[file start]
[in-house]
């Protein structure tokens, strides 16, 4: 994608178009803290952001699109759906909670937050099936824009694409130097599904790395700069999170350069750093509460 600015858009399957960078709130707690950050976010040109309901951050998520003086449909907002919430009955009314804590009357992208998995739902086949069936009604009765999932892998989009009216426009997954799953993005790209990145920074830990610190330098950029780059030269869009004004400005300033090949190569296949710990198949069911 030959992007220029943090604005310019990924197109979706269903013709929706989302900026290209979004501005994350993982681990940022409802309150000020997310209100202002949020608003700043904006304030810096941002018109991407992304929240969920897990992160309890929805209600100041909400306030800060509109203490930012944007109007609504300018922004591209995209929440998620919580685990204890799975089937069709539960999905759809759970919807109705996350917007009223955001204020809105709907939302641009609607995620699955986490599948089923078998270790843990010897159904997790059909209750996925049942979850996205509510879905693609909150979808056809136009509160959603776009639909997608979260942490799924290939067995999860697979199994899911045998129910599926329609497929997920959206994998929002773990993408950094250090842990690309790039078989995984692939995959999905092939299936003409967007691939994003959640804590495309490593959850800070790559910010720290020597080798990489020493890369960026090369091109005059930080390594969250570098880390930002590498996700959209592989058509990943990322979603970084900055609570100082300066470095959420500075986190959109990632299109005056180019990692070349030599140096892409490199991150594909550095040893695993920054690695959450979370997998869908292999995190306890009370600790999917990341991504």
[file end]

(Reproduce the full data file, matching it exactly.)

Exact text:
[in-house]
């Protein structure tokens, strides 16, 4: 994608178009803290952001699109759906909670937050099936824009694409130097599904790395700069999170350069750093509460 600015858009399957960078709130707690950050976010040109309901951050998520003086449909907002919430009955009314804590009357992208998995739902086949069936009604009765999932892998989009009216426009997954799953993005790209990145920074830990610190330098950029780059030269869009004004400005300033090949190569296949710990198949069911 030959992007220029943090604005310019990924197109979706269903013709929706989302900026290209979004501005994350993982681990940022409802309150000020997310209100202002949020608003700043904006304030810096941002018109991407992304929240969920897990992160309890929805209600100041909400306030800060509109203490930012944007109007609504300018922004591209995209929440998620919580685990204890799975089937069709539960999905759809759970919807109705996350917007009223955001204020809105709907939302641009609607995620699955986490599948089923078998270790843990010897159904997790059909209750996925049942979850996205509510879905693609909150979808056809136009509160959603776009639909997608979260942490799924290939067995999860697979199994899911045998129910599926329609497929997920959206994998929002773990993408950094250090842990690309790039078989995984692939995959999905092939299936003409967007691939994003959640804590495309490593959850800070790559910010720290020597080798990489020493890369960026090369091109005059930080390594969250570098880390930002590498996700959209592989058509990943990322979603970084900055609570100082300066470095959420500075986190959109990632299109005056180019990692070349030599140096892409490199991150594909550095040893695993920054690695959450979370997998869908292999995190306890009370600790999917990341991504």